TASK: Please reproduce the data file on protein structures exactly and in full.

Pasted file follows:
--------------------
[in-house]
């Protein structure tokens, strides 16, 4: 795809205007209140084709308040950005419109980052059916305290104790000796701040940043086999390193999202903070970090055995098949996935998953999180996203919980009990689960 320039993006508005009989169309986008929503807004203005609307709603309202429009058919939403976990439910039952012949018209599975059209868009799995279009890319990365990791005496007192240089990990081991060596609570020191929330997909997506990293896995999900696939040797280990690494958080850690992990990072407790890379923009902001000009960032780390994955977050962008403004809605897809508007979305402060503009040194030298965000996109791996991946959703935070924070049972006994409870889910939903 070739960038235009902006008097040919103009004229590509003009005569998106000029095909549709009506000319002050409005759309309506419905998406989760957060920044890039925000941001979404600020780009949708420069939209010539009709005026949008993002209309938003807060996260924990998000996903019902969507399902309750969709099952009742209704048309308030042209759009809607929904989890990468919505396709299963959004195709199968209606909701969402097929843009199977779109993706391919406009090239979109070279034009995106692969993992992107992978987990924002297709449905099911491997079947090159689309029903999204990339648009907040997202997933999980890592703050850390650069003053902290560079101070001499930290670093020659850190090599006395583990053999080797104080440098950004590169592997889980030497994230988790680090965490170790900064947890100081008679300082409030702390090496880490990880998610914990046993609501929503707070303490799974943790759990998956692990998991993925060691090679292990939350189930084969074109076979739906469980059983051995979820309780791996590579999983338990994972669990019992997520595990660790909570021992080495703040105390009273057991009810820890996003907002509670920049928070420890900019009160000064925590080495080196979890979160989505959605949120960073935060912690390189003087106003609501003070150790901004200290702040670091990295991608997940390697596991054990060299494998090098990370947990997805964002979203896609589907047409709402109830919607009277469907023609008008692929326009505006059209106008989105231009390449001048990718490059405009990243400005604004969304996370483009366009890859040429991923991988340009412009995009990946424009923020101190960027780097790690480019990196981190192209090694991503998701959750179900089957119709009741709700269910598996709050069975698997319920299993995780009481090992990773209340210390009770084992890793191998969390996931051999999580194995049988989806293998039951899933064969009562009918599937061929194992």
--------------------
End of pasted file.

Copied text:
[in-house]
């Protein structure tokens, strides 16, 4: 795809205007209140084709308040950005419109980052059916305290104790000796701040940043086999390193999202903070970090055995098949996935998953999180996203919980009990689960 320039993006508005009989169309986008929503807004203005609307709603309202429009058919939403976990439910039952012949018209599975059209868009799995279009890319990365990791005496007192240089990990081991060596609570020191929330997909997506990293896995999900696939040797280990690494958080850690992990990072407790890379923009902001000009960032780390994955977050962008403004809605897809508007979305402060503009040194030298965000996109791996991946959703935070924070049972006994409870889910939903 070739960038235009902006008097040919103009004229590509003009005569998106000029095909549709009506000319002050409005759309309506419905998406989760957060920044890039925000941001979404600020780009949708420069939209010539009709005026949008993002209309938003807060996260924990998000996903019902969507399902309750969709099952009742209704048309308030042209759009809607929904989890990468919505396709299963959004195709199968209606909701969402097929843009199977779109993706391919406009090239979109070279034009995106692969993992992107992978987990924002297709449905099911491997079947090159689309029903999204990339648009907040997202997933999980890592703050850390650069003053902290560079101070001499930290670093020659850190090599006395583990053999080797104080440098950004590169592997889980030497994230988790680090965490170790900064947890100081008679300082409030702390090496880490990880998610914990046993609501929503707070303490799974943790759990998956692990998991993925060691090679292990939350189930084969074109076979739906469980059983051995979820309780791996590579999983338990994972669990019992997520595990660790909570021992080495703040105390009273057991009810820890996003907002509670920049928070420890900019009160000064925590080495080196979890979160989505959605949120960073935060912690390189003087106003609501003070150790901004200290702040670091990295991608997940390697596991054990060299494998090098990370947990997805964002979203896609589907047409709402109830919607009277469907023609008008692929326009505006059209106008989105231009390449001048990718490059405009990243400005604004969304996370483009366009890859040429991923991988340009412009995009990946424009923020101190960027780097790690480019990196981190192209090694991503998701959750179900089957119709009741709700269910598996709050069975698997319920299993995780009481090992990773209340210390009770084992890793191998969390996931051999999580194995049988989806293998039951899933064969009562009918599937061929194992």